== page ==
Lasseter, who was chief creative officer of Walt Disney Animation Studios and Pixar, has been on a “sabbatical” since Nov. 21, when he sent a memo to staff apologizing for “unwanted hugs.” Female employees told Variety at the time that Lasseter had a reputation for touching women inappropriately in the office, including rubbing their legs and kissing them on the lips. Lasseter was also reprimanded for making out with a subordinate at an Oscar party in 2010, sources told Variety.
In a statement on Friday, the company said that Lasseter would take a consulting role until Dec. 31, when he would leave the company.
“John had a remarkable tenure at Pixar and Disney Animation, reinventing the animation business, taking breathtaking risks, and telling original, high quality stories that will last forever,” CEO Bob Iger said. “We are profoundly grateful for his contributions, which included a masterful and remarkable turnaround of The Walt Disney Animation Studios. One of John’s greatest achievements is assembling a team of great storytellers and innovators with the vision and talent to set the standard in animation for generations to come.”
Lasseter was the most influential animator since Walt Disney. He joined Pixar in 1984, when it was still just a division of Lucasfilm. Together with Ed Catmull and others, he pioneered the use of computer animation in a series of short films. He directed the company’s breakout hit, “Toy Story,” in 1995. He oversaw the company’s remarkable run of hits and its exponential growth. When the company was sold to Disney in 2006 for $7.4 billion, Lasseter was put in charge of Disney’s moribund animation operation, and helped revive it as well. Lasseter also had a hand in the theme parks, making him perhaps Disney’s second-most valued employee after Iger.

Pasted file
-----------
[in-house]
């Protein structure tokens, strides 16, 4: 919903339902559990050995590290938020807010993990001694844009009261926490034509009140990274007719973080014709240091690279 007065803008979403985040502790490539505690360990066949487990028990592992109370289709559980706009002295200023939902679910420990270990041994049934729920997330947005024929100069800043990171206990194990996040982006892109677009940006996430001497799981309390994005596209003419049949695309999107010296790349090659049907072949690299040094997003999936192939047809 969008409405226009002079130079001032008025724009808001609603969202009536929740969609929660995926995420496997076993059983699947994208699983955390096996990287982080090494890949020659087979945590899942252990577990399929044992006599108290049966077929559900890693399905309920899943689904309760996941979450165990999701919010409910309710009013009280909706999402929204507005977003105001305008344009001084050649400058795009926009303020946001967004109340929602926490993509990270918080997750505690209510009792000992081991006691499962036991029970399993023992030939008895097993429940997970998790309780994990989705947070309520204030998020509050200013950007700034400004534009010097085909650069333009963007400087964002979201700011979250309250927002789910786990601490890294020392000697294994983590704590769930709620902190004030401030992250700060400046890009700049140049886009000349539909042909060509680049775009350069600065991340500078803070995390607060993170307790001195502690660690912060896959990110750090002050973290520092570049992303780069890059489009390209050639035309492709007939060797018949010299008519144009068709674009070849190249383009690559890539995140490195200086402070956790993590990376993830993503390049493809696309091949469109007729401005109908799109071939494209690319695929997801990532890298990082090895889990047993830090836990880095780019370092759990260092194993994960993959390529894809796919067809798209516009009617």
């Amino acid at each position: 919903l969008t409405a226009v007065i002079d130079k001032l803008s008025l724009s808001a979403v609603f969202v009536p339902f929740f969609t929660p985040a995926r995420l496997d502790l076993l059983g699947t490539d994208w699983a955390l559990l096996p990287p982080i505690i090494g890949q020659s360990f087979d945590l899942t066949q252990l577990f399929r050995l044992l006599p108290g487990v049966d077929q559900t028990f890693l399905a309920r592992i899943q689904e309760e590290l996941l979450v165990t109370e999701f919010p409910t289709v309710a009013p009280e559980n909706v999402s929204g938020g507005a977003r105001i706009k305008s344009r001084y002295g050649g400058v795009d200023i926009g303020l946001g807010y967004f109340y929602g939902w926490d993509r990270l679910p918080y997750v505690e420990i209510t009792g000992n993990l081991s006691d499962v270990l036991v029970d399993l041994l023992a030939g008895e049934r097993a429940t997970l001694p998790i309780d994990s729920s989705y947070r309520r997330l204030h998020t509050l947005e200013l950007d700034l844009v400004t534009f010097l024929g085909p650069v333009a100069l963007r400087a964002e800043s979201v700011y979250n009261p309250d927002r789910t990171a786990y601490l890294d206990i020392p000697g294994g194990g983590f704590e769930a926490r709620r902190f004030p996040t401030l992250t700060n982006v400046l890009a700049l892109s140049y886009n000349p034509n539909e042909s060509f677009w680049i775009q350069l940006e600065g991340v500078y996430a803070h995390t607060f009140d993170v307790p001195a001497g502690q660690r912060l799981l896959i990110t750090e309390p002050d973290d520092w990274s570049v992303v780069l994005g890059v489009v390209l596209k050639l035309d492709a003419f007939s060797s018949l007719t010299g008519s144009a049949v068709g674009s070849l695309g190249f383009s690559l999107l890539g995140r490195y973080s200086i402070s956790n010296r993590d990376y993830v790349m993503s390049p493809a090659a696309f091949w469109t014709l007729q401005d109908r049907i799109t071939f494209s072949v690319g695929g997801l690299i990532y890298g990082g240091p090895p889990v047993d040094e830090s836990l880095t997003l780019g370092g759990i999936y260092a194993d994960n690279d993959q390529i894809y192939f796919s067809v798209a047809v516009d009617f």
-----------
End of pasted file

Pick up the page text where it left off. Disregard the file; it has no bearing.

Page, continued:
Lasseter was a dominant personality at Pixar, and the company was largely shaped by his enthusiasms as well as his blind spots. Lasseter was known to drink to excess at wrap parties, and was also known as a hugger around the office. Some employees appreciated the physical affection, while others felt he lacked boundaries. At various times, Lasseter had minders who were tasked with reining in his impulses.
While Pixar was an astonishing success, Lasseter’s legacy will also reflect its struggles with gender representation. The company waited almost 20 years to produce a film with a girl in the lead role, “Brave,” and when it did, the female director was fired and replaced by a man. Women within the company complained that their careers were stifled, or that their ideas were not afforded adequate weight.
Last fall, Rashida Jones explained her departure as a writer on “Toy Story 4” by pointing to “creative and philosophical differences,” saying that Pixar had developed “a culture where women and people of color do not have an equal creative voice.”
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